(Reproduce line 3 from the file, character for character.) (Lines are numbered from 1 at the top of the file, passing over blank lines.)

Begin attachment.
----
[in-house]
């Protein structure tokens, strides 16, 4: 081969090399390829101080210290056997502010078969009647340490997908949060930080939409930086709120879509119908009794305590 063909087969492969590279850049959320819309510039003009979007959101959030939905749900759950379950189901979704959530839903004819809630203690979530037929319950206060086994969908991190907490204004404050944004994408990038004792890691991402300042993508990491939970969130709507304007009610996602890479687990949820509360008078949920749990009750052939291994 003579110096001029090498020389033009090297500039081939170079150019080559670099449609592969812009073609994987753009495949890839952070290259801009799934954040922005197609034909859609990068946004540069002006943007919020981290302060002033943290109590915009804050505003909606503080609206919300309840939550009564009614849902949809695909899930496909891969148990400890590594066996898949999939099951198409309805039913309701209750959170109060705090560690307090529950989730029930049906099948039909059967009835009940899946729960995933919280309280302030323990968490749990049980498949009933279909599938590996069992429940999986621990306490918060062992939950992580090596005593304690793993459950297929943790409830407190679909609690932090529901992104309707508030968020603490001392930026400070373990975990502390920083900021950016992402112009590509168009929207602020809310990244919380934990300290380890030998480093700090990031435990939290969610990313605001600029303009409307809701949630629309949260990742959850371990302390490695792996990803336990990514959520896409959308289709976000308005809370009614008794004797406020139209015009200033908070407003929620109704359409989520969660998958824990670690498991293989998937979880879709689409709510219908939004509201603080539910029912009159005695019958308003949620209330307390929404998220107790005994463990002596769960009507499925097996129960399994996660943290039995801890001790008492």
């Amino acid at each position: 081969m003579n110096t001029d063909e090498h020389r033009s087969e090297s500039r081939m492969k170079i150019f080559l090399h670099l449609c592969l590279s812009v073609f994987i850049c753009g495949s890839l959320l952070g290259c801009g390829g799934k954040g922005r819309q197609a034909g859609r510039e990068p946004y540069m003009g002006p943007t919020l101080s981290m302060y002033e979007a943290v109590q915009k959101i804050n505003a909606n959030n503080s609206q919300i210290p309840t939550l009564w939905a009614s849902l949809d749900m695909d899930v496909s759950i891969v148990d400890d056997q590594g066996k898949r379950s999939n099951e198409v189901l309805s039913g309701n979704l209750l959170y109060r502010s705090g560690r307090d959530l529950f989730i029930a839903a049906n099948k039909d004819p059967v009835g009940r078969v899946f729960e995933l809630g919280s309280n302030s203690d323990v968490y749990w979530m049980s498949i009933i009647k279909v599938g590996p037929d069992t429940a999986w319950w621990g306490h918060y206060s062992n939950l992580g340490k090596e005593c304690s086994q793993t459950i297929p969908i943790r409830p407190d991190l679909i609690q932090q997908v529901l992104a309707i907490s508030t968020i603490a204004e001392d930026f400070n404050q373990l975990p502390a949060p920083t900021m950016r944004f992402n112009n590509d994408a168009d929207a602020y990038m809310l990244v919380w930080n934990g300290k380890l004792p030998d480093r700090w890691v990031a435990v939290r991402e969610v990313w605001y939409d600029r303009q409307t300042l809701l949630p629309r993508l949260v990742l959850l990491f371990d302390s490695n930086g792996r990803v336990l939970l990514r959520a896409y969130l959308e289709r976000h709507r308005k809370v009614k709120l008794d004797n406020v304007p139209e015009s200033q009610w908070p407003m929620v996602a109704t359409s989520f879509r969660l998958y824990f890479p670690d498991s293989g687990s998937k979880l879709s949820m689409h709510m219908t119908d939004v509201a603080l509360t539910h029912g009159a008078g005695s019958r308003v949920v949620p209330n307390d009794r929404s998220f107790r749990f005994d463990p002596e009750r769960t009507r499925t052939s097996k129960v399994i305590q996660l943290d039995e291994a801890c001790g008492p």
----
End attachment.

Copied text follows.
């Amino acid at each position: 081969m003579n110096t001029d063909e090498h020389r033009s087969e090297s500039r081939m492969k170079i150019f080559l090399h670099l449609c592969l590279s812009v073609f994987i850049c753009g495949s890839l959320l952070g290259c801009g390829g799934k954040g922005r819309q197609a034909g859609r510039e990068p946004y540069m003009g002006p943007t919020l101080s981290m302060y002033e979007a943290v109590q915009k959101i804050n505003a909606n959030n503080s609206q919300i210290p309840t939550l009564w939905a009614s849902l949809d749900m695909d899930v496909s759950i891969v148990d400890d056997q590594g066996k898949r379950s999939n099951e198409v189901l309805s039913g309701n979704l209750l959170y109060r502010s705090g560690r307090d959530l529950f989730i029930a839903a049906n099948k039909d004819p059967v009835g009940r078969v899946f729960e995933l809630g919280s309280n302030s203690d323990v968490y749990w979530m049980s498949i009933i009647k279909v599938g590996p037929d069992t429940a999986w319950w621990g306490h918060y206060s062992n939950l992580g340490k090596e005593c304690s086994q793993t459950i297929p969908i943790r409830p407190d991190l679909i609690q932090q997908v529901l992104a309707i907490s508030t968020i603490a204004e001392d930026f400070n404050q373990l975990p502390a949060p920083t900021m950016r944004f992402n112009n590509d994408a168009d929207a602020y990038m809310l990244v919380w930080n934990g300290k380890l004792p030998d480093r700090w890691v990031a435990v939290r991402e969610v990313w605001y939409d600029r303009q409307t300042l809701l949630p629309r993508l949260v990742l959850l990491f371990d302390s490695n930086g792996r990803v336990l939970l990514r959520a896409y969130l959308e289709r976000h709507r308005k809370v009614k709120l008794d004797n406020v304007p139209e015009s200033q009610w908070p407003m929620v996602a109704t359409s989520f879509r969660l998958y824990f890479p670690d498991s293989g687990s998937k979880l879709s949820m689409h709510m219908t119908d939004v509201a603080l509360t539910h029912g009159a008078g005695s019958r308003v949920v949620p209330n307390d009794r929404s998220f107790r749990f005994d463990p002596e009750r769960t009507r499925t052939s097996k129960v399994i305590q996660l943290d039995e291994a801890c001790g008492p």